Thursday, June 23, 2005

A Call for Thoughts and Ideas on Education

Here is a chance to share thoughts and ideas about education. I'd lke to develop this over time so anyone can (hopefully) gain new insights or ideas that are useful for those in education or with interest in education.

The first topic I want to encourage discussion, commentary and contributions on deals with education in general. Questions to think about include: What is good and bad about American public schools (can be elementary, middle or high school level)? What can government, industry, business, and universities do, if anything, to help improve primary and secondary education? Should there be a national standard and law (such as No Child Left Behind) to drive public schools? I have already begun to add my own thoughts at and

Thanks for anything you have to offer on these or any other topics I've touched on below.


epi said...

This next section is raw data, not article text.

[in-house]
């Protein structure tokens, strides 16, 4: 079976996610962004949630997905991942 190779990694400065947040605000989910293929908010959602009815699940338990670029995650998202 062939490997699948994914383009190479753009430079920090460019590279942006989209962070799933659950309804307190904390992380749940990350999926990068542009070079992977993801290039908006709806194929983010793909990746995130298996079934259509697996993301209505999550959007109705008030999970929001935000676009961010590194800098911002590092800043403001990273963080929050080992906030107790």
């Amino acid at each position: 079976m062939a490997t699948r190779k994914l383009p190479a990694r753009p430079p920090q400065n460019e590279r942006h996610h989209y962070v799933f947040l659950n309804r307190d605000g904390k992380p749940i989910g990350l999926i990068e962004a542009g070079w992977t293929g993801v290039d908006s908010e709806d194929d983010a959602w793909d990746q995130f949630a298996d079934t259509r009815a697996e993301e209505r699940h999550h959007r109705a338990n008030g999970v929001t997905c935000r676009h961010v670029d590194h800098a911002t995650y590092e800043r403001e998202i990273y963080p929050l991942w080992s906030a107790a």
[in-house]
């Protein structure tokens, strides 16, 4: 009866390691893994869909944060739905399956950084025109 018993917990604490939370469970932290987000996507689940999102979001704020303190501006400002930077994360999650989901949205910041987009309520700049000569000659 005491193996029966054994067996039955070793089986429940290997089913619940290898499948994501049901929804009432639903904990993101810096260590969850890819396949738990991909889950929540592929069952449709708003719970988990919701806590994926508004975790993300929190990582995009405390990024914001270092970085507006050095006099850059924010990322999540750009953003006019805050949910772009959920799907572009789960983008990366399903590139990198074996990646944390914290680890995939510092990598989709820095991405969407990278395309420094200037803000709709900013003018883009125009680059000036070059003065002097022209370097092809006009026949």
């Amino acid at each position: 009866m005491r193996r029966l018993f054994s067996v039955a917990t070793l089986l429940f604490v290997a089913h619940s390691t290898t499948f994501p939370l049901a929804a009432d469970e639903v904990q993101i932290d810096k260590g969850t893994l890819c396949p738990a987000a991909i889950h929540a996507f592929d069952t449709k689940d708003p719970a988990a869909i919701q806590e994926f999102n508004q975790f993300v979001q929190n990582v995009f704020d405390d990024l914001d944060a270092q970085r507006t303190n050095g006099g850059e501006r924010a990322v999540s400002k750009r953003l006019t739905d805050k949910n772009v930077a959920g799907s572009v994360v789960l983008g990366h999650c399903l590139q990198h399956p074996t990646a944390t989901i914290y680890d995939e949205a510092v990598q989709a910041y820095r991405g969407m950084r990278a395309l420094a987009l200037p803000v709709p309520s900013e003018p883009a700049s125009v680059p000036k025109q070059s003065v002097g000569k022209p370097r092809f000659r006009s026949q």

Doc V - I really like your commentary about No Child Left Behind. This legislation seems to promote a one size fits all approach to learning that doesn't mesh well with what actually happens in schools. One place I believe it doesn't work well (among many others, but this is one i feel particularly passionate about) is in measuring what students who perform above average are getting from public education. These kids tend to be ignored (at least in the rural school district I have experience in), especially in the early/middle grades, because they're already raising the school's average test scores and improving their performance further does nothing to increase, for instance, the percentage of 4th graders who read at grade level. However, I would argue that ignoring these kids does more than simply leave their education stagnate - it fails to expose them to challenges and means they do not learn study skills at an early age because they don't need to study. As a student I attended summer programs for several years upon reaching high school and took AP classes; these finally provided challenging and interesting experiences. Summer programs are, in many cases, though, available to a select class of the population, and we should not rely on them to provide challenges for our above average students. The AP classes were great, but I know that even at a slightly smaller or slightly more rural school I would not have had them. Thus, my secondary point (which I certainly have no solution for), is that location and local resources greatly determine the education a child receives. While the part of me that still believes the world should be fair balks at that on principle, I think it also is problematic because it suggests that students in high class areas are "more deserving" of better education and also ignores the minds that might lie beyond the scope of this "better" education. Hopefully that makes some sense... : )